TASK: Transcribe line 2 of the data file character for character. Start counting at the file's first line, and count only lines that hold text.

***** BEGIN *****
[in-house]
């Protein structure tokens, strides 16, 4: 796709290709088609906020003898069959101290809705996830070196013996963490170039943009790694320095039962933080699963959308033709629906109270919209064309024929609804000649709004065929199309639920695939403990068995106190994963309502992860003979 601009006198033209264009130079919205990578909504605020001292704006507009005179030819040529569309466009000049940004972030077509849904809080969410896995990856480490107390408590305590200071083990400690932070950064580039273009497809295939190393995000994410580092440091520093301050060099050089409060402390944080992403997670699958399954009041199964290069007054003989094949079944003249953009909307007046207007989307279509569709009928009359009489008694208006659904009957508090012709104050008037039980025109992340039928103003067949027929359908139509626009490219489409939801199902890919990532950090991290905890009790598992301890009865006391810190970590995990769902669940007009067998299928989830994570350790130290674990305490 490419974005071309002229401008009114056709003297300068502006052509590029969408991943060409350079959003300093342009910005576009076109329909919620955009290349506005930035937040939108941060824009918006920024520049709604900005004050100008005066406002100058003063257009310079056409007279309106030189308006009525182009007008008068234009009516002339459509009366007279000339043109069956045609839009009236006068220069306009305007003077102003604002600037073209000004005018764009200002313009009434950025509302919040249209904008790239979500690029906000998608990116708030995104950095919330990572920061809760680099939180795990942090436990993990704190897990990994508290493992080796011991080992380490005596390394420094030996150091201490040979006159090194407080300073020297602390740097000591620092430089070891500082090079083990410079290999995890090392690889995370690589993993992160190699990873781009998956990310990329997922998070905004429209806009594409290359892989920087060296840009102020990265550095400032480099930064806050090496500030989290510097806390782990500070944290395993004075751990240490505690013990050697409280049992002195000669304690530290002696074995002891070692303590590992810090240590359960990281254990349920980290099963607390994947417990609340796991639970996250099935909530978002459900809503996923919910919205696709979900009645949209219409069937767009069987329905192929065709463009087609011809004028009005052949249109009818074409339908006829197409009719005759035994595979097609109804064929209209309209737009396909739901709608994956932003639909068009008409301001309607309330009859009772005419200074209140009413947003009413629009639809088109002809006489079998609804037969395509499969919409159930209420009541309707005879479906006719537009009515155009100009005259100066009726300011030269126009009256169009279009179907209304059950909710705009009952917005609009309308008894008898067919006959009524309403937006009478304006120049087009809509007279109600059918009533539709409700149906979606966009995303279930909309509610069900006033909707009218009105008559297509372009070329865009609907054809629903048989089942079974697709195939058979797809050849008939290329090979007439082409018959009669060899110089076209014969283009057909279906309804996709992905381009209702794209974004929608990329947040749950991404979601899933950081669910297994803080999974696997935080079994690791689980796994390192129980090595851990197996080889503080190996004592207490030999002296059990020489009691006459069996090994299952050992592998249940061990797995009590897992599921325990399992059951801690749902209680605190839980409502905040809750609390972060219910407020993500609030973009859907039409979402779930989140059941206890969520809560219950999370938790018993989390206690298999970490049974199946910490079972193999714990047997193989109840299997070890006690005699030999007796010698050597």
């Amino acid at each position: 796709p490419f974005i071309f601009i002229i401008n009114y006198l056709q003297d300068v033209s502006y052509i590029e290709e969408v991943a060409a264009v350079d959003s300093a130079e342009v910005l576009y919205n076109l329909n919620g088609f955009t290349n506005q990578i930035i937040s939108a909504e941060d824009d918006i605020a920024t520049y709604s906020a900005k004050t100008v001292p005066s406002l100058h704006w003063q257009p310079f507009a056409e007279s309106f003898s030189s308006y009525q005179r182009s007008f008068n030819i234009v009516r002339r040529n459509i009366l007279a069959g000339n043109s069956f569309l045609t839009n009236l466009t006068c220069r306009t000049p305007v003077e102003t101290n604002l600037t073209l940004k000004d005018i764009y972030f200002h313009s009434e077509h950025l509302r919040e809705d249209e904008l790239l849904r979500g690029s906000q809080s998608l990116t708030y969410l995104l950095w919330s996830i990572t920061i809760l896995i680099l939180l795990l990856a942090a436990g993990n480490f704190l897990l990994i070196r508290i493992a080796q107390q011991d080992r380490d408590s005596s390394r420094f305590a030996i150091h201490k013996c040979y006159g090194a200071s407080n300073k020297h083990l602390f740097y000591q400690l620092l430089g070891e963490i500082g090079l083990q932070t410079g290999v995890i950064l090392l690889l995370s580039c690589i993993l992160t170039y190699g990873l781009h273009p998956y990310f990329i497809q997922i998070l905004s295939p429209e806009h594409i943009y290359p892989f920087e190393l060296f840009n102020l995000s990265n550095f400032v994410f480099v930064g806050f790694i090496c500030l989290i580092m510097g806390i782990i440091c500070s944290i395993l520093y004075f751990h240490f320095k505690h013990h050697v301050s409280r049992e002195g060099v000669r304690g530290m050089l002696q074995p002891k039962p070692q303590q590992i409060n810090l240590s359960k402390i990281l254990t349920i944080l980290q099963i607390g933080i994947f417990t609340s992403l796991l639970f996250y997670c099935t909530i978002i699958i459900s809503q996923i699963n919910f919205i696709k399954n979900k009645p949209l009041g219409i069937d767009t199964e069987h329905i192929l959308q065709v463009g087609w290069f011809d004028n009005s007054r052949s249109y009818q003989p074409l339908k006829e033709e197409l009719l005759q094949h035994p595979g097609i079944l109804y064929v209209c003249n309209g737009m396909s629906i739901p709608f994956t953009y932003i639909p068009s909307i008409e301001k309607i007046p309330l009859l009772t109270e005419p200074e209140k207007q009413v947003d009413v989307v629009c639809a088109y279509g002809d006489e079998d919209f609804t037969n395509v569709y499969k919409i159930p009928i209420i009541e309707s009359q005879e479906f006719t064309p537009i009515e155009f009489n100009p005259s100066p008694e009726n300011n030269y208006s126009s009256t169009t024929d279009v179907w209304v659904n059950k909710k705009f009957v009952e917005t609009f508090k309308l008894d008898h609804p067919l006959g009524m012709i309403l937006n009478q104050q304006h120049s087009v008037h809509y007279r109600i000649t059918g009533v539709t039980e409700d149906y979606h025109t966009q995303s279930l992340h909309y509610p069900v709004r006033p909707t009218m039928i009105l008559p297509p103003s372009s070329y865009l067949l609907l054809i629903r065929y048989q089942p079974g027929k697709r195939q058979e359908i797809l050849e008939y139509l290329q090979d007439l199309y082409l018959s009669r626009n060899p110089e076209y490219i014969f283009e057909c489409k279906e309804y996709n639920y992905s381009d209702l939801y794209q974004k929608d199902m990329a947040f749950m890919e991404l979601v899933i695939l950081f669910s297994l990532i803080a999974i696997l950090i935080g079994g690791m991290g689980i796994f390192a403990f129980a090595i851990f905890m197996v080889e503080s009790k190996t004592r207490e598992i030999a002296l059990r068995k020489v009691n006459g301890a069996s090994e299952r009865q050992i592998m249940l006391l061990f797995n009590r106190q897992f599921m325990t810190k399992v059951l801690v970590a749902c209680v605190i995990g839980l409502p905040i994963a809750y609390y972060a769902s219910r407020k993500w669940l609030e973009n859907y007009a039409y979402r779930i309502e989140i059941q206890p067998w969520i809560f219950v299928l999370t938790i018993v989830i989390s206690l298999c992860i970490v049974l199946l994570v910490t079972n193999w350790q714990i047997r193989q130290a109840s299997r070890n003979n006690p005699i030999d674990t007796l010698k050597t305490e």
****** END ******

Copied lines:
């Protein structure tokens, strides 16, 4: 796709290709088609906020003898069959101290809705996830070196013996963490170039943009790694320095039962933080699963959308033709629906109270919209064309024929609804000649709004065929199309639920695939403990068995106190994963309502992860003979 601009006198033209264009130079919205990578909504605020001292704006507009005179030819040529569309466009000049940004972030077509849904809080969410896995990856480490107390408590305590200071083990400690932070950064580039273009497809295939190393995000994410580092440091520093301050060099050089409060402390944080992403997670699958399954009041199964290069007054003989094949079944003249953009909307007046207007989307279509569709009928009359009489008694208006659904009957508090012709104050008037039980025109992340039928103003067949027929359908139509626009490219489409939801199902890919990532950090991290905890009790598992301890009865006391810190970590995990769902669940007009067998299928989830994570350790130290674990305490 490419974005071309002229401008009114056709003297300068502006052509590029969408991943060409350079959003300093342009910005576009076109329909919620955009290349506005930035937040939108941060824009918006920024520049709604900005004050100008005066406002100058003063257009310079056409007279309106030189308006009525182009007008008068234009009516002339459509009366007279000339043109069956045609839009009236006068220069306009305007003077102003604002600037073209000004005018764009200002313009009434950025509302919040249209904008790239979500690029906000998608990116708030995104950095919330990572920061809760680099939180795990942090436990993990704190897990990994508290493992080796011991080992380490005596390394420094030996150091201490040979006159090194407080300073020297602390740097000591620092430089070891500082090079083990410079290999995890090392690889995370690589993993992160190699990873781009998956990310990329997922998070905004429209806009594409290359892989920087060296840009102020990265550095400032480099930064806050090496500030989290510097806390782990500070944290395993004075751990240490505690013990050697409280049992002195000669304690530290002696074995002891070692303590590992810090240590359960990281254990349920980290099963607390994947417990609340796991639970996250099935909530978002459900809503996923919910919205696709979900009645949209219409069937767009069987329905192929065709463009087609011809004028009005052949249109009818074409339908006829197409009719005759035994595979097609109804064929209209309209737009396909739901709608994956932003639909068009008409301001309607309330009859009772005419200074209140009413947003009413629009639809088109002809006489079998609804037969395509499969919409159930209420009541309707005879479906006719537009009515155009100009005259100066009726300011030269126009009256169009279009179907209304059950909710705009009952917005609009309308008894008898067919006959009524309403937006009478304006120049087009809509007279109600059918009533539709409700149906979606966009995303279930909309509610069900006033909707009218009105008559297509372009070329865009609907054809629903048989089942079974697709195939058979797809050849008939290329090979007439082409018959009669060899110089076209014969283009057909279906309804996709992905381009209702794209974004929608990329947040749950991404979601899933950081669910297994803080999974696997935080079994690791689980796994390192129980090595851990197996080889503080190996004592207490030999002296059990020489009691006459069996090994299952050992592998249940061990797995009590897992599921325990399992059951801690749902209680605190839980409502905040809750609390972060219910407020993500609030973009859907039409979402779930989140059941206890969520809560219950999370938790018993989390206690298999970490049974199946910490079972193999714990047997193989109840299997070890006690005699030999007796010698050597």